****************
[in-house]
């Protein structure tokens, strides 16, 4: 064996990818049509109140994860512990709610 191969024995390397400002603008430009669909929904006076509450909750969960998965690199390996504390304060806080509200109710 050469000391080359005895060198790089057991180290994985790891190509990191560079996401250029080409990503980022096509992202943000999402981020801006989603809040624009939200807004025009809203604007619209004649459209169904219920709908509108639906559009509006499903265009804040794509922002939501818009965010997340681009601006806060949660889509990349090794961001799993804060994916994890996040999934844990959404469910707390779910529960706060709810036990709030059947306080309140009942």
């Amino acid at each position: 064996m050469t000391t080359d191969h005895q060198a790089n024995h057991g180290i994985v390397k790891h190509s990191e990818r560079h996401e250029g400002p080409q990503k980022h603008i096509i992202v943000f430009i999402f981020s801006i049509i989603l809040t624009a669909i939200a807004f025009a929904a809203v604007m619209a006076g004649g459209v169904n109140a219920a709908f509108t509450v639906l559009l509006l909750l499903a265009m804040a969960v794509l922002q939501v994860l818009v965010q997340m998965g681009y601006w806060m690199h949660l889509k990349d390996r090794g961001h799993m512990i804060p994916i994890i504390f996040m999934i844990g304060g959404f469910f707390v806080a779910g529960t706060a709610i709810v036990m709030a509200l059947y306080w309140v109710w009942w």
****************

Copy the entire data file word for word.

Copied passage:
[in-house]
């Protein structure tokens, strides 16, 4: 064996990818049509109140994860512990709610 191969024995390397400002603008430009669909929904006076509450909750969960998965690199390996504390304060806080509200109710 050469000391080359005895060198790089057991180290994985790891190509990191560079996401250029080409990503980022096509992202943000999402981020801006989603809040624009939200807004025009809203604007619209004649459209169904219920709908509108639906559009509006499903265009804040794509922002939501818009965010997340681009601006806060949660889509990349090794961001799993804060994916994890996040999934844990959404469910707390779910529960706060709810036990709030059947306080309140009942």
């Amino acid at each position: 064996m050469t000391t080359d191969h005895q060198a790089n024995h057991g180290i994985v390397k790891h190509s990191e990818r560079h996401e250029g400002p080409q990503k980022h603008i096509i992202v943000f430009i999402f981020s801006i049509i989603l809040t624009a669909i939200a807004f025009a929904a809203v604007m619209a006076g004649g459209v169904n109140a219920a709908f509108t509450v639906l559009l509006l909750l499903a265009m804040a969960v794509l922002q939501v994860l818009v965010q997340m998965g681009y601006w806060m690199h949660l889509k990349d390996r090794g961001h799993m512990i804060p994916i994890i504390f996040m999934i844990g304060g959404f469910f707390v806080a779910g529960t706060a709610i709810v036990m709030a509200l059947y306080w309140v109710w009942w």